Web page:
Miracles don’t happen often but when they do, one takes note. As a long-time independent low-budget filmmaker, the advent of digital was my miracle.
Here we are on the Rideau Canal lagoon [Patterson’s Creek] in Ottawa’s Glebe and I’m shooting some pickups for my feature film, Pig Girl in Wonderland. Helene Lacelle, the actor who plays Alice Wonderland, sits in full costume by the Rideau lagoon as I set up the shot.
This looks more like a home movie than a standard feature film shoot with trucks, crews and endless doughnuts and coffee. The crew is me with my Canon digital A1s and shotgun microphone, and Helene. That’s all, a two-person crew. I never could do it if I were shooting film like in the old days. Then I’d need two on sound and two on camera and perhaps an assistant to keep continuity.
So digital is the miracle of all low-budget director/cameramen who lean toward original creative art movies over factory, derivative, safe storyline movies.
We discreetly shoot the shot, make the scene with a few more shots and then review the playback. If all’s well, that’s it and we go home, log and capture the content using my iMac 27” with FinalCutPro editing software and screen the rushes … all at almost no cost. That’s super low budget and within the grasp of all independent filmmakers. It’s hard to beat that miracle of digital.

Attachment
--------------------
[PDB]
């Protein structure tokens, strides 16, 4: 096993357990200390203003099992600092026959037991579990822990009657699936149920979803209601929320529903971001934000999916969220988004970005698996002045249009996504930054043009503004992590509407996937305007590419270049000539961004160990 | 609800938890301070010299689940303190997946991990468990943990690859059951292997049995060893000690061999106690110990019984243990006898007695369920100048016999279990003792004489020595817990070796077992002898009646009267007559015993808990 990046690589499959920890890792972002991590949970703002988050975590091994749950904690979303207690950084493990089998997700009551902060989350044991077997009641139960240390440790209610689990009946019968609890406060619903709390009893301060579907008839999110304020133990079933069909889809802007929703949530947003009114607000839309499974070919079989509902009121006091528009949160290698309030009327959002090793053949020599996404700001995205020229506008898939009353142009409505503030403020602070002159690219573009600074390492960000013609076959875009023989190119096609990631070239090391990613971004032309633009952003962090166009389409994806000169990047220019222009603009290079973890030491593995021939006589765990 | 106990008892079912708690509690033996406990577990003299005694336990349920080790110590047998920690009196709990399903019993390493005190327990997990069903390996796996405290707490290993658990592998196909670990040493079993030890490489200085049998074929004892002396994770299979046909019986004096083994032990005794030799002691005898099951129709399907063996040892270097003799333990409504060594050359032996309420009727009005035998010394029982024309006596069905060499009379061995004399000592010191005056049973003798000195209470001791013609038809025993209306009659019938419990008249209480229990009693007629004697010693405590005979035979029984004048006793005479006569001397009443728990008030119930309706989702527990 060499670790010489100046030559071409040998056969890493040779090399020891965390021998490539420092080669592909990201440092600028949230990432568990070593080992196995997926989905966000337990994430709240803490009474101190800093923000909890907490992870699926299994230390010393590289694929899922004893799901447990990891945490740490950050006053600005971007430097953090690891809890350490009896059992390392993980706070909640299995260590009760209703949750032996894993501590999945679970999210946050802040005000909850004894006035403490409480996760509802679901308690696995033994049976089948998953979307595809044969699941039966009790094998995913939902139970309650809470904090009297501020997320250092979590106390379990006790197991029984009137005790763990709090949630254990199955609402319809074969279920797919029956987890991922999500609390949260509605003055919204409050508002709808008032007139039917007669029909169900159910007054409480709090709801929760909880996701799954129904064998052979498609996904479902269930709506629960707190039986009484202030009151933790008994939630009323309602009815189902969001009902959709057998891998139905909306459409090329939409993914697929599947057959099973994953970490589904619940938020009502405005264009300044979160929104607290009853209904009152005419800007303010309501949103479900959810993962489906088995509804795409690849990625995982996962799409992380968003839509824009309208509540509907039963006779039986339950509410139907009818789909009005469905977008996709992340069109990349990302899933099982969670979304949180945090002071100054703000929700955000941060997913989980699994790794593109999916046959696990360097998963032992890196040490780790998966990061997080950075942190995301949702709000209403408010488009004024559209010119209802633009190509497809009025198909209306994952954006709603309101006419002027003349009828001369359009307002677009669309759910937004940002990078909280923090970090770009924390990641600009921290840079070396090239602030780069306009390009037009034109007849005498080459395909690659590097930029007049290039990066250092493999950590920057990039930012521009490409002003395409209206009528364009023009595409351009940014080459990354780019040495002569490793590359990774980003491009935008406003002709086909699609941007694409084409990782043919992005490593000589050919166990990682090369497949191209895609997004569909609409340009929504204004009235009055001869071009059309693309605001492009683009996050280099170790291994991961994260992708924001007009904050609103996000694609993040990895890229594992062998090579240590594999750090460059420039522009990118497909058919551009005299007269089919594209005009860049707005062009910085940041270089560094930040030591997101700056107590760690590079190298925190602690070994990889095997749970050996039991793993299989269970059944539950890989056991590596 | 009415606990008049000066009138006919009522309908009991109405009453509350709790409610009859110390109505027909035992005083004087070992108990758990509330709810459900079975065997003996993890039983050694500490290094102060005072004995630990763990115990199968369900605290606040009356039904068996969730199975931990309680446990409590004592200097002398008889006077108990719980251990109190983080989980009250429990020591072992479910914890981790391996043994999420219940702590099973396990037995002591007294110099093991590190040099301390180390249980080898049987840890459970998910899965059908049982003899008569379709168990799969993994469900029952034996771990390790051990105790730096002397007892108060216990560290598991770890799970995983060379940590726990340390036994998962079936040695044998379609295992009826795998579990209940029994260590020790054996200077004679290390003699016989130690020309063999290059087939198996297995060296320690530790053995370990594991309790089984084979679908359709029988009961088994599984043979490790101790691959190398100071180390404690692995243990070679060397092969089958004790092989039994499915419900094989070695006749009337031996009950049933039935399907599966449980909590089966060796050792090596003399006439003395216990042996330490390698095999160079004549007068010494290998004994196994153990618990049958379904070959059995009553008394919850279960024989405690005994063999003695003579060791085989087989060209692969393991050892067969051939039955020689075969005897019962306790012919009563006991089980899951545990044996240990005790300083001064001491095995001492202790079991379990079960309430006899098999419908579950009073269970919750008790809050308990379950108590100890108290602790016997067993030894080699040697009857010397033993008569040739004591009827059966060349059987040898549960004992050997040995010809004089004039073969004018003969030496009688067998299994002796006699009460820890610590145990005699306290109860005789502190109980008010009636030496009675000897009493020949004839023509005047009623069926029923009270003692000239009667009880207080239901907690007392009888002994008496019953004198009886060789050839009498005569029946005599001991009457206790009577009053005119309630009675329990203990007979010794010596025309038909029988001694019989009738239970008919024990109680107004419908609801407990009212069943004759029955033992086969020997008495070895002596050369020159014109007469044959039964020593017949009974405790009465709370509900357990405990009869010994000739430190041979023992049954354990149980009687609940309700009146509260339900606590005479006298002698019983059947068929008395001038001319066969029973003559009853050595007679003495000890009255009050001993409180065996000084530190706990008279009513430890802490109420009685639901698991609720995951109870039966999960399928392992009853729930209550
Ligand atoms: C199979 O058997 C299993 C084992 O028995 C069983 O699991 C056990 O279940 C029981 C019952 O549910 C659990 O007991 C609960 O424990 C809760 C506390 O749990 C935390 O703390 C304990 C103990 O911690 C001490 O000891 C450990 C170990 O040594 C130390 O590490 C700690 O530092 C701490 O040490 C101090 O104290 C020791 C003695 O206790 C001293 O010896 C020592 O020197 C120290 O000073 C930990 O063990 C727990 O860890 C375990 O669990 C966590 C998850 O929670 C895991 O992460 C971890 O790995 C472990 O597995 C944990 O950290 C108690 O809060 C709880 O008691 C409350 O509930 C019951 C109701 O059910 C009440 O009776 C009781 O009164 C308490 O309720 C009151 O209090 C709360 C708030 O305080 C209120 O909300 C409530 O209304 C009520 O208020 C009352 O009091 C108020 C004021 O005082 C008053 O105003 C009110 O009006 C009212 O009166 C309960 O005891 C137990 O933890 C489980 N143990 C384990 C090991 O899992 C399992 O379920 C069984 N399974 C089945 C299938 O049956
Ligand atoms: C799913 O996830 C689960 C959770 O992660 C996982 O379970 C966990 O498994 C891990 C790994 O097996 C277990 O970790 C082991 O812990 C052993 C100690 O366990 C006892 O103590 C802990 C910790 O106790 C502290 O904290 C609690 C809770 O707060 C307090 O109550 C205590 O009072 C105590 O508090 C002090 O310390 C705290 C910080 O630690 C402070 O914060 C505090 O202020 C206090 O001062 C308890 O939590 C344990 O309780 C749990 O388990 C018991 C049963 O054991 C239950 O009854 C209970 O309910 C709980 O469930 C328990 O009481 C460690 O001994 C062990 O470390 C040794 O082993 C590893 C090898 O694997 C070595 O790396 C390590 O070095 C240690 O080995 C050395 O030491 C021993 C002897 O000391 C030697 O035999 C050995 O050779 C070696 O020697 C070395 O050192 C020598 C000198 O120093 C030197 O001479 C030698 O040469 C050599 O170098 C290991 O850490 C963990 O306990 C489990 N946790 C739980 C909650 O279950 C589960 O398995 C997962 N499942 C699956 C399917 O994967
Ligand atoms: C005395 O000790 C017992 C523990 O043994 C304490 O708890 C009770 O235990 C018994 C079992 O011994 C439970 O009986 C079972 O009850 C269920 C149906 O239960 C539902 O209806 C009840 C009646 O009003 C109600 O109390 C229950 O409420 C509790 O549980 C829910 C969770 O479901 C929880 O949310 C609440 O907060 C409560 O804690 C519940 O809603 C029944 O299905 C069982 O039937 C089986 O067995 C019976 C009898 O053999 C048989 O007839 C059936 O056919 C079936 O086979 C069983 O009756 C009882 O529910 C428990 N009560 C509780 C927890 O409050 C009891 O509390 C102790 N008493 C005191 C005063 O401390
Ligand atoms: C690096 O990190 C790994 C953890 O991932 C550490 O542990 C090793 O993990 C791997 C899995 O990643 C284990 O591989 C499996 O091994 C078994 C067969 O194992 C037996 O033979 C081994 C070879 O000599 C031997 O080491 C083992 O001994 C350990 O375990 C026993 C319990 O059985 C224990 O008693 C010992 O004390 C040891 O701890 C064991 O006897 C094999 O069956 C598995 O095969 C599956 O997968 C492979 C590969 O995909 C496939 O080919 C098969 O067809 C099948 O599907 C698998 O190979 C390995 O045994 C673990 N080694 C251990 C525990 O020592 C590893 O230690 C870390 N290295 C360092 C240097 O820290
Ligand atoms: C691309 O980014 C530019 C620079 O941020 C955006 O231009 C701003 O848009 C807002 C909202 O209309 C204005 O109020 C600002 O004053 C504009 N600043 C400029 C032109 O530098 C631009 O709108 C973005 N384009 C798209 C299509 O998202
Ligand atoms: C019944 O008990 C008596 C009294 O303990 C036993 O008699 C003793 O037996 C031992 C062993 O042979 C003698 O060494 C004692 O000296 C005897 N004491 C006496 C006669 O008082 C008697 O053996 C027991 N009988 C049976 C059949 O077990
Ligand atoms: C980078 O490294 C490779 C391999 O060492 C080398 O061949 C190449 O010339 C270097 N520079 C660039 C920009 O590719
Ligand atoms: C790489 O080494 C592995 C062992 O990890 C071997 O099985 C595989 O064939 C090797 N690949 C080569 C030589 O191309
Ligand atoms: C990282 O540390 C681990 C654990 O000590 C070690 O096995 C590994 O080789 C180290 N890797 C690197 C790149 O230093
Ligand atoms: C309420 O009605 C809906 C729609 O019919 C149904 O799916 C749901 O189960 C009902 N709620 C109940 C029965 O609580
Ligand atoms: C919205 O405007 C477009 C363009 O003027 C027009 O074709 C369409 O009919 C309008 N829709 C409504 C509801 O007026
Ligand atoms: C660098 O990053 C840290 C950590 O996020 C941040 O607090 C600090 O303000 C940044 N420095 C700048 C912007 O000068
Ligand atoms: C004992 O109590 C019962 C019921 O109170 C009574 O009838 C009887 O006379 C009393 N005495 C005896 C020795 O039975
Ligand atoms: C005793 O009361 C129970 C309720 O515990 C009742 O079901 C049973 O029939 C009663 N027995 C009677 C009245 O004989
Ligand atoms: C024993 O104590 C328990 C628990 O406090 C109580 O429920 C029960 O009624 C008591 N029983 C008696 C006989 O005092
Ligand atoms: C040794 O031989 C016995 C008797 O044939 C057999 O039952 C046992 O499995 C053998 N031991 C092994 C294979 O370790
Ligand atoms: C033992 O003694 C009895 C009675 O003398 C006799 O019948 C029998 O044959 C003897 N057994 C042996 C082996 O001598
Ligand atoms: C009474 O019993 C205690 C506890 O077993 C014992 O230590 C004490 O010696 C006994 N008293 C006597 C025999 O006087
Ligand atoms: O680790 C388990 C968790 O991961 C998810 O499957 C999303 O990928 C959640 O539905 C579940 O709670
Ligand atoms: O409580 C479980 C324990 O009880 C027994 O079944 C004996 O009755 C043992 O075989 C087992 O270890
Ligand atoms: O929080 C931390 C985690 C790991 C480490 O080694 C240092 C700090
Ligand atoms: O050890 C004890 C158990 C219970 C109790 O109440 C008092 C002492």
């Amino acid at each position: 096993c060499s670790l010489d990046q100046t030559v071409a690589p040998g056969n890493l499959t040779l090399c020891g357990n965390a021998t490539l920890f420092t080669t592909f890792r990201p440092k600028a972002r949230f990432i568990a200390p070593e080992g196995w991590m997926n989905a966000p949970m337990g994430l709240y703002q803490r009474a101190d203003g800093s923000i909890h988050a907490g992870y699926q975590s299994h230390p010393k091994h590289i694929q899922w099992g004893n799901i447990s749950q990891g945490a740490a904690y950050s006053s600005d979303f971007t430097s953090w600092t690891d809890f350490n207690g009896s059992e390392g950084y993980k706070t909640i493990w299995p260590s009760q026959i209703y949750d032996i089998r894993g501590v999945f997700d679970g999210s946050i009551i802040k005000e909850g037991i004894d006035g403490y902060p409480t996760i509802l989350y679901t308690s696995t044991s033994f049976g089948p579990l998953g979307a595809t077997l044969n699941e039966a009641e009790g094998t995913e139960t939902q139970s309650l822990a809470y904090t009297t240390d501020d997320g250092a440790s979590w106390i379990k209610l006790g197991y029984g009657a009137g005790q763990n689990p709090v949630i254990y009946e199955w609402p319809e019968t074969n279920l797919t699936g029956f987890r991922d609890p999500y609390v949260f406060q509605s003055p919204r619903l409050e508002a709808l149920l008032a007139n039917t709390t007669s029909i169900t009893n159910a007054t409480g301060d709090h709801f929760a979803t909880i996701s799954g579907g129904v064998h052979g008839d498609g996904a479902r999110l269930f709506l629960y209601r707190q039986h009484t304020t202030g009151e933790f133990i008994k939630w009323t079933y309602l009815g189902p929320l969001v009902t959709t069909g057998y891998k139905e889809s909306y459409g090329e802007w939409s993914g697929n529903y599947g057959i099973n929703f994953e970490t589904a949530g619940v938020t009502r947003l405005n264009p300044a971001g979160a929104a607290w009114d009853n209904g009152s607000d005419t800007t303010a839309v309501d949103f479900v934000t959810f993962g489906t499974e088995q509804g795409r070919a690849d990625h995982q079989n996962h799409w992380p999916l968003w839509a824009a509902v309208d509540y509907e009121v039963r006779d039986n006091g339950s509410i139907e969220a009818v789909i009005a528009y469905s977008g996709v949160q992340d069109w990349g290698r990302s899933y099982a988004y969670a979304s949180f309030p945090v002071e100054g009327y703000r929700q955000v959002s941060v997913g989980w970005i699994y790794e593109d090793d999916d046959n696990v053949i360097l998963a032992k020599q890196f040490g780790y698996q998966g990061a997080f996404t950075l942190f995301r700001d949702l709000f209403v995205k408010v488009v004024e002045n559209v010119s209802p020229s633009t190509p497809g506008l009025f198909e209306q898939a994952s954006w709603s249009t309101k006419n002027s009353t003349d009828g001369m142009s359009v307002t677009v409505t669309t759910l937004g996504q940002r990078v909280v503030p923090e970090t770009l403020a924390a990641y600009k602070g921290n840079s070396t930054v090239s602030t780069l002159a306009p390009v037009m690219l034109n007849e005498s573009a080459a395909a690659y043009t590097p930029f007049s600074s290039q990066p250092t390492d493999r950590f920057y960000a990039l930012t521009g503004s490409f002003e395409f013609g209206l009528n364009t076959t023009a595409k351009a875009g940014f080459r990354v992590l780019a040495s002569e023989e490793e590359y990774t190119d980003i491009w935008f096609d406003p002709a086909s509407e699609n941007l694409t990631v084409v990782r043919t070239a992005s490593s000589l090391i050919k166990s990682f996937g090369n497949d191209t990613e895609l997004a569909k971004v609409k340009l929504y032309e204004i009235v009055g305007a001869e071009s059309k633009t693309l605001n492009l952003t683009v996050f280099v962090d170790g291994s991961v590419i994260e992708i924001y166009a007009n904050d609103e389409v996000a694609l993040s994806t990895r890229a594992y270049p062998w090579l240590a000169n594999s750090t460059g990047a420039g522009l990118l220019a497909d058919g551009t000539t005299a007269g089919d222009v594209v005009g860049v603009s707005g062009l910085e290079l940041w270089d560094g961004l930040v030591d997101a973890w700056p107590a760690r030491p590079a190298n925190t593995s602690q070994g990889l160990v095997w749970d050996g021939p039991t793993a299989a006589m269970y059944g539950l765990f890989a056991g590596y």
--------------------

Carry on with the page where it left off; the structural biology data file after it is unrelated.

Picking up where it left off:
Peter Evanchuck is a former professor and current chef, writer, producer, director and cameraman. In Evanchuck’s films, there are no meetings or memorized lines; instead, the director carries a mental image of the whole and determines which scenes would best explain the theme or story. The actors improvise around suggested ideas to create a very personal movie. Evanchuck’s movies spring from his association with James Beverage, who John Grierson hired when he started the National Film Board in 1939. They were purists making unscripted innovative documentaries that almost no longer exist at the NFB.